Of course, this is where the GM/DM is supposed to describe how the attack on the barbarian only was a flesh wound, since he was able to dodge most of the swipe. But how about attacks like a dragons flame? How do you explain that a barbarian, only clad in loin cloths is able to endure flambéing better than a master of the arcane arts?

Well we can’t really, and this is where the problems arise. In our first example, the one with the owlbear, we see what happens when a characters wellness, his vitality is divided into too many parts AKA his HP is high. Suddenly, HP starts creeping in on another mechanics territory: AC (Armor Class). AC represents how difficult it is to hit/wound a character, be it that they are wearing armor, using a shield or that they are nimble, it is all represented by AC. But when a character’s HP number grows bigger, that will result in their “narrative AC” growing higher. If we take the first example and tweak it a little bit and say the owlbear just does 10 damage. In the wizards case, that would mean losing 2/3 of his HP, so it would be a horrendous wound, maybe ribs would be showing and he would bleed profusely. In the barbarian’s case it would only be 1/3 of his HP, still a dangerous blow, but not nearly as fatal. Suddenly, we can’t describe the wound in the same way, cause if we did, than the barbarian would have needed to lose about the same percent of his HP. Therefore his “narrative AC” goes up. And if we did describe the wound received by the barbarian in the same way, then suddenly being mauled would be that bad. Say they barbarian had 50HP instead of 30, than only 1/5 would have been lost, and the severity of the attack just keeps diminishing and narratively it has to be milder. This can of course be explained when we are dealing with more normal kinds of attacks, but when supernatural attacks occur, how do you explain that in a logical way, when there isn’t really any logic to it.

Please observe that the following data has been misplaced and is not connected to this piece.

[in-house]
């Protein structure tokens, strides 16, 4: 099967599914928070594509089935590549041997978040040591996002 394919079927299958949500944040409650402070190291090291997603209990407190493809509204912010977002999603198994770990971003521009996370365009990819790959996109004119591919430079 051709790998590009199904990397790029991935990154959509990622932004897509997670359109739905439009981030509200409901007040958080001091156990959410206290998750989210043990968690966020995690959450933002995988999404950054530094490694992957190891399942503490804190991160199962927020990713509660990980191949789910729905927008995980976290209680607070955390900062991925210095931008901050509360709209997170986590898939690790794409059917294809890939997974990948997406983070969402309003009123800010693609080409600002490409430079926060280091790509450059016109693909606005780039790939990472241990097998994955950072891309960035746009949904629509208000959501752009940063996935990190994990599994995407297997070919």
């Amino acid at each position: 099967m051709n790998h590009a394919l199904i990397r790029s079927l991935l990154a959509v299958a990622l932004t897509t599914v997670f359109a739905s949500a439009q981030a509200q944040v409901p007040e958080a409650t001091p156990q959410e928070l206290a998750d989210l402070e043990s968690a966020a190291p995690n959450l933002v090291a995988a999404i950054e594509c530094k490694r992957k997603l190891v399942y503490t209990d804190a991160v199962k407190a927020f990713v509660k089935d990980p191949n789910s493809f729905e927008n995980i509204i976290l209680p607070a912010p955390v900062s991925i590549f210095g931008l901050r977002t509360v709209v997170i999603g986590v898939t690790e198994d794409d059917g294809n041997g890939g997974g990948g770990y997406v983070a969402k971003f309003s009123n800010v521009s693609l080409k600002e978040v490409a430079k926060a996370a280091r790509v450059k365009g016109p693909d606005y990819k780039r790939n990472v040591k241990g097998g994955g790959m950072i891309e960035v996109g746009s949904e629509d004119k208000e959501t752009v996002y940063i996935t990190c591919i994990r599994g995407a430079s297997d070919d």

3-owlbear

He gon’ rip yah to pieces, or gently nibble on you depending on your HP

Here it becomes apparent that HP is a more gamey thing, since it can’t really be explained well in all situations, and since it is used to strengthen certain traits in some classes. Like how a barbarian should always engage in mêlée with the enemies whilst a wizard should stand in the back and throw fireballs.

Furthermore, another point that cements the fact that HP is more of a game mechanic than one to enhance the role-playing is the long rest. No matter what kind of wounds you’ve taken or how low your HP was it will always go back to full after just 8 hours of rest. A broken arm? Good as new after a nap. Almost bleed out? Just rest for 8 hours and you’ll be ready to donor some blood. Lost a leg? Sleep on it, it’ll grow back.  If only modern medicine was this effective.

Even though I think the HP system is a bit too gamey/loosely tied to the theme/narrative it is nothing a GM/DM can’t circumvent, and it is also a good system for when you want a lighter experience and don’t have to worry about your character becoming useless after a bad fight.

Pics found here and here.